“We don’t want a country that supports wars and bombs and destruction,” Rep. Rashida Tlaib (D-Mich.), the only Palestinian American in Congress, said in a recent video. “We want to support life. We want to stand up for every single life killed in Gaza.”

Tlaib is among those backing the campaign, which also recently garnered support from former presidential candidate Beto O’Rourke.

In Michigan, the “uncommitted” choice on primary ballots “indicates the voter is exercising a vote for that political party but is not committed to any of the candidates listed on the ballot,” according to the secretary of state’s rules.

If enough voters cast “uncommitted” votes the party can send noncommitted delegates to the national convention. That could be a big warning sign for Biden from the state’s progressives as the race revs toward the general election.

“If we can demonstrate our political power and discontent through thousands [of] ‘Uncommitted’ votes in the Michigan Democratic primaries, then Biden would feel more at risk of losing Michigan in the general election, prompting a potential reassessment of his financing and backing of Israel’s war in Gaza,” according to the Listen to Michigan site.

A broader Abandon Biden effort is encouraging voters in swing state primaries across the country to hold off from supporting the president. Michigan Gov. Gretchen Whitmer (D) said Sunday that she’s “not sure” what will happen with the effort Tuesday.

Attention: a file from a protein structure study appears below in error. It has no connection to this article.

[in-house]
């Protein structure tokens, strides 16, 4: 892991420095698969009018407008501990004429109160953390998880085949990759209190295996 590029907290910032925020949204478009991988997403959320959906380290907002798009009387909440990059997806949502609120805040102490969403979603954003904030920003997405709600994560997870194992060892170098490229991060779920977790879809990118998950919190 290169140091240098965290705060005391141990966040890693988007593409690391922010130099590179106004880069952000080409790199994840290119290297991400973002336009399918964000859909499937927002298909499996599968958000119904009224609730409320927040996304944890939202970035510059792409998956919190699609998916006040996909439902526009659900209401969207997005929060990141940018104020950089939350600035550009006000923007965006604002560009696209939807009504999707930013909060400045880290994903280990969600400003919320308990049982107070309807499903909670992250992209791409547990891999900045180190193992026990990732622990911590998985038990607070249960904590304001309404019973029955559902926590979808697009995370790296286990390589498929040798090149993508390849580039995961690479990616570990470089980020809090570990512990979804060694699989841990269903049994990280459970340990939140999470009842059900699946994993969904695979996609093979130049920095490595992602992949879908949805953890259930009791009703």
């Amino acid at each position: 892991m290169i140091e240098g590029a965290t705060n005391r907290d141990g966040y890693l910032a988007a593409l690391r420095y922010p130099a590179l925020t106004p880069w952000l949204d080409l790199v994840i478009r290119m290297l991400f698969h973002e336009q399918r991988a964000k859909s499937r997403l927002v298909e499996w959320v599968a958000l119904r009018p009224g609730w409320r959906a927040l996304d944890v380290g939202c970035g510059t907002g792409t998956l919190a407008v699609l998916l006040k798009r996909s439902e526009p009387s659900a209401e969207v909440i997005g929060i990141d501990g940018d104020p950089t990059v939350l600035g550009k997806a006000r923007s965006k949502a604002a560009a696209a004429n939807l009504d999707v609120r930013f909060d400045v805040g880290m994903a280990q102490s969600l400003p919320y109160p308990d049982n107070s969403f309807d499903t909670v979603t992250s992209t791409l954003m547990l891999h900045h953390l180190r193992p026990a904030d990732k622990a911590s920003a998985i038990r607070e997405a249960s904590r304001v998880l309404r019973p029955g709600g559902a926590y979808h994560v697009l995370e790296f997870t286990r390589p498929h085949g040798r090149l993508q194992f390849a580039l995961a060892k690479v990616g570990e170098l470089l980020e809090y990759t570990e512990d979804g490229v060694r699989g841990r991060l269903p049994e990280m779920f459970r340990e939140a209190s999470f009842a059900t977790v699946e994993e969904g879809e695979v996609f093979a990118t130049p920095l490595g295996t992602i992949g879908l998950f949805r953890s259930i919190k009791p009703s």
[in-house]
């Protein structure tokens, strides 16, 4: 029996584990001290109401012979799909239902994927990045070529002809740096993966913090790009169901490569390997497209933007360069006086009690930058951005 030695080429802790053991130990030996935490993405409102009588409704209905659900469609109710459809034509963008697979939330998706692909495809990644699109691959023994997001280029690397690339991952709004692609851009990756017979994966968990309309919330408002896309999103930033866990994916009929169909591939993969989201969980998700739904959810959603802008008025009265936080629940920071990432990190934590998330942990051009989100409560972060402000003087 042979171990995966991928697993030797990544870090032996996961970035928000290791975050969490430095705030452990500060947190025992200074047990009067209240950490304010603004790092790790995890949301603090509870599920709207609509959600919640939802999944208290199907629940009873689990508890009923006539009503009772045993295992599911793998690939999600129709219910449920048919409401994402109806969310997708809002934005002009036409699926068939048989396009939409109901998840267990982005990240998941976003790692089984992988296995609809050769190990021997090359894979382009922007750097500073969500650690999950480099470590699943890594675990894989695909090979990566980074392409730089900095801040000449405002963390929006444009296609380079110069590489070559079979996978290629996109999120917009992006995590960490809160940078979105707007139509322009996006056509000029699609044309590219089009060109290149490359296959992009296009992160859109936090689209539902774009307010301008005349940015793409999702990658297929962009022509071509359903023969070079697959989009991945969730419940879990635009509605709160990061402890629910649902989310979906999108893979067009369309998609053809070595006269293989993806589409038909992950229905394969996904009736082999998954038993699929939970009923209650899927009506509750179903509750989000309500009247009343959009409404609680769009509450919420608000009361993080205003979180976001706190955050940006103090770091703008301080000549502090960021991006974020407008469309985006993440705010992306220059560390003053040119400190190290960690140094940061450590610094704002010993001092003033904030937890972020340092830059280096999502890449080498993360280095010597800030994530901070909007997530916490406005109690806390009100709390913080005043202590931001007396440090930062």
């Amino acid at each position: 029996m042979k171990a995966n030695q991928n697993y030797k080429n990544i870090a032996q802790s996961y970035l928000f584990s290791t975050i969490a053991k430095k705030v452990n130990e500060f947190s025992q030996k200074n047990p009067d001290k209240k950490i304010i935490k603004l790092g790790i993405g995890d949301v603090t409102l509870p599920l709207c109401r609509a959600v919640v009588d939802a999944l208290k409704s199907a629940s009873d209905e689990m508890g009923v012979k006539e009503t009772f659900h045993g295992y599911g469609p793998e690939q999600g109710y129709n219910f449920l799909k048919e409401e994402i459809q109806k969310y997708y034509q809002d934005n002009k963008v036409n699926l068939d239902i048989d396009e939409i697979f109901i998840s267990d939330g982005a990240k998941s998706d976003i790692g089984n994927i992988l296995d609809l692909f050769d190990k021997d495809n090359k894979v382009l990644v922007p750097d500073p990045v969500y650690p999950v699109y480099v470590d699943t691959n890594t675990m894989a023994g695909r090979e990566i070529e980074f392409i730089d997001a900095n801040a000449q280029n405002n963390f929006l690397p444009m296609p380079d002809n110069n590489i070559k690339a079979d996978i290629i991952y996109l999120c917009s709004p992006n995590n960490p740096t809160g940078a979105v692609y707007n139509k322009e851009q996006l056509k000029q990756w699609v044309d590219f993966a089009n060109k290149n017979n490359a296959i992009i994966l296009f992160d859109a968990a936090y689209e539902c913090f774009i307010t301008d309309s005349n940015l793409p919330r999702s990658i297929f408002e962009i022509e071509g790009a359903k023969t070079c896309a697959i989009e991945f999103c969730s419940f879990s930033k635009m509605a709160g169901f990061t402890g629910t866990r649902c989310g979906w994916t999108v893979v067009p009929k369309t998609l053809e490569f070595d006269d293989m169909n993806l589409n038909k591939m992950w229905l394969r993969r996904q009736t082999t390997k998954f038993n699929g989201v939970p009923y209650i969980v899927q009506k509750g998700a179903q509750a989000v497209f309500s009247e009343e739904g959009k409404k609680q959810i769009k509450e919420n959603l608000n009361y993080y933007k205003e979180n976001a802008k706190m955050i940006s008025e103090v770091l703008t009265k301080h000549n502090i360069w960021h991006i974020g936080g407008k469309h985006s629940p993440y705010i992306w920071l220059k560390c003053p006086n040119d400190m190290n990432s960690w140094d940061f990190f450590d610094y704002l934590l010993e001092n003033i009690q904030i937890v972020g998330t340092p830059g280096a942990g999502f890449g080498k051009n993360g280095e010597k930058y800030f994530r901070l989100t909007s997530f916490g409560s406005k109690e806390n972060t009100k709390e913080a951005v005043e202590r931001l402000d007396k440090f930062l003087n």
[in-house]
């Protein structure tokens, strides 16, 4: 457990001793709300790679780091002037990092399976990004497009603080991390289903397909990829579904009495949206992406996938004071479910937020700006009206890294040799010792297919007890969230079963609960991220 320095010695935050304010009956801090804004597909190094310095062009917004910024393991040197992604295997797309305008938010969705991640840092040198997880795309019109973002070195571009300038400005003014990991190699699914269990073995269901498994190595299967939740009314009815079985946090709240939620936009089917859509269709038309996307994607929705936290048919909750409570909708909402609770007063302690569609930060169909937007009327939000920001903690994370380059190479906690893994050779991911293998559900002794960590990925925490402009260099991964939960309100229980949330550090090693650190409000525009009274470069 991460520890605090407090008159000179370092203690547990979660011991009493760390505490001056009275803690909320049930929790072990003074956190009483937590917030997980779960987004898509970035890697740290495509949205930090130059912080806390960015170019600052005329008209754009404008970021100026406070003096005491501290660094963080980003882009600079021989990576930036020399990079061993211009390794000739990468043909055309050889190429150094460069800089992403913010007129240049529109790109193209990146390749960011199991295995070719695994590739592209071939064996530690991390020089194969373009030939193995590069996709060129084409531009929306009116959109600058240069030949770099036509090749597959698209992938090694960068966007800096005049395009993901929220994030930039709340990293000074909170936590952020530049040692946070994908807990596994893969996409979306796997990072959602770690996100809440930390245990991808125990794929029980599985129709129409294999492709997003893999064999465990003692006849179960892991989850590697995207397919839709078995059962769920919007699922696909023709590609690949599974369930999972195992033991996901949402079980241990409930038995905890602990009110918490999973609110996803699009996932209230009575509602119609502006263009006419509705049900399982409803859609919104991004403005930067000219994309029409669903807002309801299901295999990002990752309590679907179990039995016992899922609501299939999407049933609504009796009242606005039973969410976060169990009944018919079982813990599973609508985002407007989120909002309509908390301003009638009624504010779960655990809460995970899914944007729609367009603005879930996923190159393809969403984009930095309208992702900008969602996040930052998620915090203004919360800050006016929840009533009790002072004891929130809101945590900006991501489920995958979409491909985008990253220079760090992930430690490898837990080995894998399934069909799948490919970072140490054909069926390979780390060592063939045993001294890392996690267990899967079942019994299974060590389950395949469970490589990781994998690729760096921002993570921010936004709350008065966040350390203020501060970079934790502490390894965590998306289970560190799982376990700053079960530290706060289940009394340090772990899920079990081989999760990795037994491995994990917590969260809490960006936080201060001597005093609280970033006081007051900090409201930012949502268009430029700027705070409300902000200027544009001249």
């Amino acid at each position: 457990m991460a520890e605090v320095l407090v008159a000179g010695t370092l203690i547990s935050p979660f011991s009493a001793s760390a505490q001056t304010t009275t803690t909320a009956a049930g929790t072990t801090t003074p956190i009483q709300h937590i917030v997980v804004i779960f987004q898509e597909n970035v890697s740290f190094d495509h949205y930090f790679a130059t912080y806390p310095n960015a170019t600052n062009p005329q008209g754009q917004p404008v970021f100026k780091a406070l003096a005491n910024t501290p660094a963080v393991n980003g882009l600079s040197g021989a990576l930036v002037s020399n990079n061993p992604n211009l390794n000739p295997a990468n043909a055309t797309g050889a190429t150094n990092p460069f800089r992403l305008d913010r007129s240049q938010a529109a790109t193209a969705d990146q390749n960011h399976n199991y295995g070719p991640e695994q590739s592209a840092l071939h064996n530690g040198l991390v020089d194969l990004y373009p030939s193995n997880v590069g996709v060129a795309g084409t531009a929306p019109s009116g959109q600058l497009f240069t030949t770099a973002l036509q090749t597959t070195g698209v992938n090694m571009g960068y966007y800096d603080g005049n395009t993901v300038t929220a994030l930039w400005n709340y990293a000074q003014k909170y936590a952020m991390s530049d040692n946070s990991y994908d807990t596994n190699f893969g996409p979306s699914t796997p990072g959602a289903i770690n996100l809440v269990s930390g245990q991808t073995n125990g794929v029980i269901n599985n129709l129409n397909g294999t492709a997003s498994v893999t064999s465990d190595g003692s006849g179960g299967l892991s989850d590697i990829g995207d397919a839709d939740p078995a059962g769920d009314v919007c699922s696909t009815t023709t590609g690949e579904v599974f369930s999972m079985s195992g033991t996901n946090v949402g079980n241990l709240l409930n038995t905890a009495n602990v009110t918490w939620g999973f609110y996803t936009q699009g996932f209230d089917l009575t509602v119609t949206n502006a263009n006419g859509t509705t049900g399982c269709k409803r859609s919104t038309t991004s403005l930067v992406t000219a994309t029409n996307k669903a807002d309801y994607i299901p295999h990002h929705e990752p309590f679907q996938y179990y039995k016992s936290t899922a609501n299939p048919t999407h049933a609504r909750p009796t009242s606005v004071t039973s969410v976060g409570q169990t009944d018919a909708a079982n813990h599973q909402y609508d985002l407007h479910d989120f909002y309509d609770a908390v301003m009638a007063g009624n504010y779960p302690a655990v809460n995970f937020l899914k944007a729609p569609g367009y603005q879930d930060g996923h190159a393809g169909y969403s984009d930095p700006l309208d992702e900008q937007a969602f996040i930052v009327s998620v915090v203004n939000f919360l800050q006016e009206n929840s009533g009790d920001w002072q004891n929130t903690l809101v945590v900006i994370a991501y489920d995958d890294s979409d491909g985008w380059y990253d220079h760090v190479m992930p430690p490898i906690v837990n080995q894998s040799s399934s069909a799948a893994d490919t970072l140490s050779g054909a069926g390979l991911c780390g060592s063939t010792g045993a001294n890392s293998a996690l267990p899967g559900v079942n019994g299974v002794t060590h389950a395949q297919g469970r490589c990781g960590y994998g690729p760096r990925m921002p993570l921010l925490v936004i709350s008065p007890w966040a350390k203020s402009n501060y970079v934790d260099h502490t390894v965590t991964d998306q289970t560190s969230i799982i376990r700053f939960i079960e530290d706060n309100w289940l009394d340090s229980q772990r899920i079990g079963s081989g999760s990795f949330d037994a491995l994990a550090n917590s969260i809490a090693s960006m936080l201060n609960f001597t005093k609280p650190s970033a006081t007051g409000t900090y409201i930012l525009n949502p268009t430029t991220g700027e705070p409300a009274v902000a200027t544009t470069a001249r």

“If uncommitted gets more of their sort of normal share of the vote, I think it’s a signal, and yes, it can carry over to the general,” Dulio said of the Michigan effort. “The folks that are going to vote that way — heavy Arab American population here, heavy Muslim population — what is Biden going to do to get them back?”

What’s the GOP race margin?

After months of speculation over how Haley might fare in her home state, Trump easily bested her in South Carolina over the weekend — extending his winning streak in the GOP race as he continues to lead Haley in Super Tuesday polling.

But the former United Nations ambassador has promised to “keep fighting” despite her Palmetto State loss.

“I’m not giving up this fight when a majority of Americans disapprove of both Donald Trump and Joe Biden,” Haley said in remarks Saturday.

But the Great Lakes State appears “predetermined” for Trump, said Michigan-based Republican strategist Jason Cabel Roe, who argued “there’s no math” that shows Haley surging to take the state.

The Hill/Decision Desk HQ’s polling average for the primary shows Trump up a whopping 48 points over Haley.